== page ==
Smart cities have been depicted with autonomous cars driving down the street and intelligent robots performing everyday tasks. While these might be commonplace in the future, the true foundation of a smart city is sophisticated technology platforms that are powered by data science.
Today, city and county leaders need to look to data science to provide predictive, actionable insights that can indicate issues before they occur. They’ll need these insights to reimagine what’s possible with current bus fleets and transportation infrastructure as the United States population increases.
Some communities already understand the value of data. For example, earlier this year, the Rhode Island Public Transit Authority (RIPTA) began looking for a way to increase the reliability of its bus fleet and provide a better transit service to the region. It is turning to predictive data analytic software to monitor their fleet performance in real time, predict failures and diagnose causes and prescribe solutions.
Growing challenges for fleet operators
With the U.S. Department of Transportation estimating that another 70 million people will be added to the population by 2040, both cities (where nearly 85 percent of residents will live) and counties will have to serve more citizens and keep them moving safely and efficiently while doing so in an environmentally conscious way. Keeping fleets well maintained and operating at their highest level will be essential to achieve this — but it’s no easy task.
We don’t need to wait for the buses of the future to create these technology-driven outcomes. We can work with what we already have. The insights gleaned will prove valuable in the short term and force improved processes and technologies. This will lead to greater uptime, efficiency and money saved.
This technology also will empower workers to make better and faster decisions that stop imminent breakdowns by fixing the vehicles before they even leave the station, instead of when they’re stalled on the street full of riders.
For public transit agencies, this means better and real day-to-day outcomes like improved maintenance schedules and optimized parts inventory forecasting to reduce expenses. Preventing a broken down bus means preventing upset customers, loss of revenue for cities and a battered reputation. For riders, predictive data analytics software means being able to count on the bus to get them to their job and back home every day.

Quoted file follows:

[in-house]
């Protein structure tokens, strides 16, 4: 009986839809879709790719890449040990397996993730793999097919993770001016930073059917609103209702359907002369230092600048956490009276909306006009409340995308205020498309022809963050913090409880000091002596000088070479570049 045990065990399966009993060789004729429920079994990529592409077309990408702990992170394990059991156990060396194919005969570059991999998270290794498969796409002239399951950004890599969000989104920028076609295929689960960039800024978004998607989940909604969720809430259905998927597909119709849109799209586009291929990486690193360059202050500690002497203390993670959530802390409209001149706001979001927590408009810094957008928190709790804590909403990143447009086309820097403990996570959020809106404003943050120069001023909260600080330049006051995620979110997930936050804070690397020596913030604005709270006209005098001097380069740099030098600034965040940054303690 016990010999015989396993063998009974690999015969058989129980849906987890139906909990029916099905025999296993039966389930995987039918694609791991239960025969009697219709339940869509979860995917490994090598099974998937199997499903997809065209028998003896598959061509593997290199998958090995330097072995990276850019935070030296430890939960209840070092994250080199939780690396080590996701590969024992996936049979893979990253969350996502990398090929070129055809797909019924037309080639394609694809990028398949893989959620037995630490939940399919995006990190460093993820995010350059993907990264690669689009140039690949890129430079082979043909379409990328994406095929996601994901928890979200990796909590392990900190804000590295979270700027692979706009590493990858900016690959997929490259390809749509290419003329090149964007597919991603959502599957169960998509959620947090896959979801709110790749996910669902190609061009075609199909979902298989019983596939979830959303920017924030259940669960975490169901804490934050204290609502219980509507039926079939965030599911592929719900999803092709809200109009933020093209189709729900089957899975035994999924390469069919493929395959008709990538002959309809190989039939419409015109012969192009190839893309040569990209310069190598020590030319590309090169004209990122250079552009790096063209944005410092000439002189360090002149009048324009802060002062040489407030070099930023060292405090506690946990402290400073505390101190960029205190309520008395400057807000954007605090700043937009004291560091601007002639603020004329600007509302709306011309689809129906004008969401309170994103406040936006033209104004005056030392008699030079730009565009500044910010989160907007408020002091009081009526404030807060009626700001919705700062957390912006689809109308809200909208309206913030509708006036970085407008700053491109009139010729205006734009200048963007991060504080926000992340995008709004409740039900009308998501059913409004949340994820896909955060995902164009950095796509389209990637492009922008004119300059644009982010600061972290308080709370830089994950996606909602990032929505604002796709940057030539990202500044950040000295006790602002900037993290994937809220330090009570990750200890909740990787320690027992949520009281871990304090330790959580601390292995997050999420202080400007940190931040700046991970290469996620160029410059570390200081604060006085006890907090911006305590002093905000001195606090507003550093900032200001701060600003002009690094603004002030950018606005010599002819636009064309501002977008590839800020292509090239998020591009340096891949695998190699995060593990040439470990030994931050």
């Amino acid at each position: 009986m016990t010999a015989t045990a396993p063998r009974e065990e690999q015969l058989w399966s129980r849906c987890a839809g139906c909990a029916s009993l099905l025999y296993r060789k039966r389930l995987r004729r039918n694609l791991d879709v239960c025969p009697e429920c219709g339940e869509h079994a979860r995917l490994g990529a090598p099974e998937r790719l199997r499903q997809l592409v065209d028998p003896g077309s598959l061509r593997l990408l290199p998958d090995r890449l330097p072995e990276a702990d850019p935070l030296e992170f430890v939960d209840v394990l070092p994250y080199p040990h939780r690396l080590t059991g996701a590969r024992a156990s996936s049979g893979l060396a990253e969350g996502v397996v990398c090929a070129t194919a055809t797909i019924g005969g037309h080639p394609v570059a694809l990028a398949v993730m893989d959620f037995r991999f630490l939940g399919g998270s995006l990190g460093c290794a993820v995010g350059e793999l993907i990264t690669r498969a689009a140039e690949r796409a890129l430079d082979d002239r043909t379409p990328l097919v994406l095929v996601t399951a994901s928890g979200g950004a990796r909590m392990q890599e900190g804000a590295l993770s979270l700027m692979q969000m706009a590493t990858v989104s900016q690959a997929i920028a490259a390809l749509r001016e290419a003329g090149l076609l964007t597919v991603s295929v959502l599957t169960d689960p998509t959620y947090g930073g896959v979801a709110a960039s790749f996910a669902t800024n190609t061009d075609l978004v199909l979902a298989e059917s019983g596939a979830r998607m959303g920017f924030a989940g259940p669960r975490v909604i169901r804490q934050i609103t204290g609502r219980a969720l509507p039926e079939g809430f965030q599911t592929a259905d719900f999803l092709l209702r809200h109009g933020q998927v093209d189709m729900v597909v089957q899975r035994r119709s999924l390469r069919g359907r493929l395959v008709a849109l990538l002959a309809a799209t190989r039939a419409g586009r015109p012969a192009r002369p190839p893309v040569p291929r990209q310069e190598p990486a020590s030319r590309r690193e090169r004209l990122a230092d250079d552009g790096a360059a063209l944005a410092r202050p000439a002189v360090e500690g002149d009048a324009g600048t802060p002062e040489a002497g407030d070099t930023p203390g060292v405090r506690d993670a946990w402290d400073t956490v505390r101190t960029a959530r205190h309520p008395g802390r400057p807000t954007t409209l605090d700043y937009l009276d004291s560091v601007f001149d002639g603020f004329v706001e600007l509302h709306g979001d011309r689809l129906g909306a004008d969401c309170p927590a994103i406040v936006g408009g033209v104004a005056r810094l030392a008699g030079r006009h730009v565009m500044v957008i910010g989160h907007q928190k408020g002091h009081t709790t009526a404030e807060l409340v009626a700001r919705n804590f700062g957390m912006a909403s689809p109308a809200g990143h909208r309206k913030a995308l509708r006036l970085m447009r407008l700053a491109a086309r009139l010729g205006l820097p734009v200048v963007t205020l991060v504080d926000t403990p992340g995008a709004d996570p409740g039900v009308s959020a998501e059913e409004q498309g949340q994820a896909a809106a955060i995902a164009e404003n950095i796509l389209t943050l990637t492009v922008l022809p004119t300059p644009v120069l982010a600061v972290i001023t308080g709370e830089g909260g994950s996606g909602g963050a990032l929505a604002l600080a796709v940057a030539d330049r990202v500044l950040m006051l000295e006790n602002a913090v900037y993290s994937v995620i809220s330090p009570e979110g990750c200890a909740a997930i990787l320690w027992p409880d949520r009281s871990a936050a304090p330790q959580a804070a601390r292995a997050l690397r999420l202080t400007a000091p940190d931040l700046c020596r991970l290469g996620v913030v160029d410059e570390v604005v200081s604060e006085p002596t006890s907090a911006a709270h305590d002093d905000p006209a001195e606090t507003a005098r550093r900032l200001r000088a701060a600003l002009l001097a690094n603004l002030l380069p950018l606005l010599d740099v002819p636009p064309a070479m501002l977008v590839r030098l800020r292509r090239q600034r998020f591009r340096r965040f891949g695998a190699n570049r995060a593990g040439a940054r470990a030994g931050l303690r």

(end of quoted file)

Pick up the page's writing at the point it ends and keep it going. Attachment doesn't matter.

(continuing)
Improving quality of life
A May 2017 Government Information Quarterly Journal study notes that “smart cities contribute to social stability and economic prosperity.” It says that happens because smart cities encourage and enable “corporations to invest their resources and expertise in the cities and by providing more prosperity and contentment for their citizens.”
More importantly, the study found that citizens agree that when they use smart city services they have “an improved living environment and increase their overall quality of life.”
Having actionable intelligence flow freely within and between municipal entities gives life to a single, holistic understanding of how cities are functioning and performing – not just in the moment, but in the future.
The path to becoming a smart city is paved with data. Cities must look to harvest that data that was previously impossible to quickly analyze with cutting edge predictive analytic software that not only stop problems before they happen, but challenge us to build the future today.
Trey Clark is the Director of Strategic Initiatives at Uptake, a Chicago-based predictive analytics company. Clark leads Uptake’s Smart City and federal verticals. Learn more at www.uptake.com.